Recommendations for Evaluating Accreditation Guideline Outcomes Assessment Methods for Accredited Environmental Health Programs in the United States

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Introduction

A Brief History of EHAC

The National Environmental Health Science and Protection Accreditation Council (EHAC) is an independent organization whose mission is to accredit environmental health programs offered in national and regional institutions of higher education. These programs prepare students for entry into careers in environmental health, environmental protection, and industrial hygiene (EHAC, 2003).

EHAC was established in 1967 as the National Accreditation Council for Environmental Health Curricula. It is an autonomous organization that is related to and works closely with the National Environmental Health Association, from which it evolved. The purpose of the council is to enhance the education and training of students who intend to become environmental health science and protection professionals. The council is composed of highly qualified professionals representing academic, government, and industrial communities. Over its 28-year history, it has consistently worked to upgrade the quality of education and training delivered by the programs it accredits (EHAC, 2003).

EHAC is the only accrediting agency in the United States for environmental health programs. The council has accredited 27 undergraduate and graduate programs in both public and private institutions across the United States. Since 1989, accredited programs have placed over 1,500 well-qualified graduates into the environmental health workforce. Graduates of accredited programs hold positions with federal, state, and local health agencies; the military; the U.S. Public Health Service; various universities; and numerous companies, including many Fortune 500 companies (EHAC, 2003).

Accreditation indicates that an academic program has the curriculum, faculty, facilities, and institutional support necessary to provide quality education in environmental health science and protection. Only students from accredited programs are eligible to participate as sanitarians in the Commission Officer Student Extern Training Program (COSTEP) of the U.S. Public Health Service (USPHS). Another benefit for students who graduate from an accredited program is that those students have priority in USPHS hiring practices. Many states recognize graduation from an accredited program as meeting a specific standard needed to register environmental health specialists or sanitarians (EHAC, 2003).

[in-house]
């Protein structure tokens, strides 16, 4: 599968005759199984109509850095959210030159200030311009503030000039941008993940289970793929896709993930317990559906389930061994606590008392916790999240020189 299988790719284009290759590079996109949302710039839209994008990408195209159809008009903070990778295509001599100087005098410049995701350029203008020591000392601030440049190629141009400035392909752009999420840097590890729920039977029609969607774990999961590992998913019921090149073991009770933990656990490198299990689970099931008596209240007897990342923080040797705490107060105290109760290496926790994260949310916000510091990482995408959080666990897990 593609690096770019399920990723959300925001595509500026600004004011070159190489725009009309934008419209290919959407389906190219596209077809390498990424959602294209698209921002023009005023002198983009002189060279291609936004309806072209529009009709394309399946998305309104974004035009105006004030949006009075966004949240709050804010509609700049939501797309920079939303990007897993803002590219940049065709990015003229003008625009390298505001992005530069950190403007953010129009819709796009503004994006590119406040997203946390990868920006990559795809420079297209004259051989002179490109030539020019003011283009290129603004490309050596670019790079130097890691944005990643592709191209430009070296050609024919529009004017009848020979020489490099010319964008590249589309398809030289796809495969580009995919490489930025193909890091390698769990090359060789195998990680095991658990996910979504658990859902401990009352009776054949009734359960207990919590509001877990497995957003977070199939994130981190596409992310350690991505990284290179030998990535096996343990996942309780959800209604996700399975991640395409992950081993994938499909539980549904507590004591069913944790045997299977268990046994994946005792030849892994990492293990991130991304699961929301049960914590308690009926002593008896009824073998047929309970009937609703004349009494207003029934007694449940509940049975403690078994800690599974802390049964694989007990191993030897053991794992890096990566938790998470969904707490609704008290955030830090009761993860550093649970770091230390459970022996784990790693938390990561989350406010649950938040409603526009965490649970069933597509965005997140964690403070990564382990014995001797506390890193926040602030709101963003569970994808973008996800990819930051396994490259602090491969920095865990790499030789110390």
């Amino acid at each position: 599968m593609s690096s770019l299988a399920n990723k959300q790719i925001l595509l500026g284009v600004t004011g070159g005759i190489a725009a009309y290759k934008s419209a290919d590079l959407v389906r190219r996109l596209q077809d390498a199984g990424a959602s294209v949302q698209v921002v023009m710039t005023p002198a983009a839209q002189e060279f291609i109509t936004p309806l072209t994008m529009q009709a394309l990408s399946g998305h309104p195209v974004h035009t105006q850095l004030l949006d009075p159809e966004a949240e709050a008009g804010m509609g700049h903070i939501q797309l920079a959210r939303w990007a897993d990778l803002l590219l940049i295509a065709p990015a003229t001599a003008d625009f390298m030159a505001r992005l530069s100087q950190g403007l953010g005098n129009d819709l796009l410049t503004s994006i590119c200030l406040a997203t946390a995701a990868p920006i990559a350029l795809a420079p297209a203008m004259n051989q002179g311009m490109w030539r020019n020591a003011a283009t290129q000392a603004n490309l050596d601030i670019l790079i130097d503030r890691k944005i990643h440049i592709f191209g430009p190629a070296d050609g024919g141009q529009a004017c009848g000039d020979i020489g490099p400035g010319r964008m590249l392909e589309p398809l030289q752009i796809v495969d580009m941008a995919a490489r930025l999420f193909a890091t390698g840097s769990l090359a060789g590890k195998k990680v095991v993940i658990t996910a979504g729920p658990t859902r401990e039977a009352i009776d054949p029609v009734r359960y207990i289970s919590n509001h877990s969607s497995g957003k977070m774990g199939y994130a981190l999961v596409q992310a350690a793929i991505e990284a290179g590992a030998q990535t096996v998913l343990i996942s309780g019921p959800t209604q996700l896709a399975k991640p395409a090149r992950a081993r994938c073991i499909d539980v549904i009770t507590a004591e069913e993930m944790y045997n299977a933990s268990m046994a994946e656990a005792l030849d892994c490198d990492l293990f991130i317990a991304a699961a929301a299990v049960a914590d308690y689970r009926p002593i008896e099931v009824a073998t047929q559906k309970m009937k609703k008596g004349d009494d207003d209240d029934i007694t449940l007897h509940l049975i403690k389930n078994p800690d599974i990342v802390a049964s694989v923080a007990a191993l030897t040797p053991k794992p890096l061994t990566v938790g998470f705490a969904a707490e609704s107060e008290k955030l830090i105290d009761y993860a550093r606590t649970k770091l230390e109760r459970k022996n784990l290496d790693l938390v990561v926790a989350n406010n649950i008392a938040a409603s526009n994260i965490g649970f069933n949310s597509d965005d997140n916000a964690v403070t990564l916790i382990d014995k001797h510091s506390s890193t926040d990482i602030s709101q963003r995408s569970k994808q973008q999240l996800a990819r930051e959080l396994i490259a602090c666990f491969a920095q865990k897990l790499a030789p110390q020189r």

Numerous accrediting agencies throughout the United States are "recognized" (see definitions below) either by the U.S. Department of Education (USDE) or by the Council for Higher Education Accreditation (CHEA). Currently. EHAC is not recognized by either entity. This paper was written to provide guidance to EHAC on outcomes assessment and other areas related to EHAC's consideration of pursuing recognition by either USDE or CHEA. In recent years, EHAC has been working to obtain comprehensive and systematic information about key elements related to environmental health science and protection and the accreditation process.

Definition of Accreditation and Recognition

For the purposes of this article, two important terms are defined: accreditation and recognition.

"Accreditation" is a process of external quality review used by the higher education community to scrutinize colleges, universities, and educational programs for quality assurance and quality improvement. In the United States, accreditation is carried out by private, nonprofit organizations designed specifically for this purpose (CHEA, 2001).

"Recognition" is a process of external quality review of accrediting organizations to affirm their quality and effectiveness. In the United States, recognition is carried out by a federal agency, the U.S. Department of Education (USDE), and by a private organization, the Council for Higher Education Accreditation (CHEA) (CHEA, 2001).

USDE Requirements for Outcomes Assessment

For more information on the USDE procedures and criteria for the recognition of accrediting agencies, visit the agency's Web site at http://www. …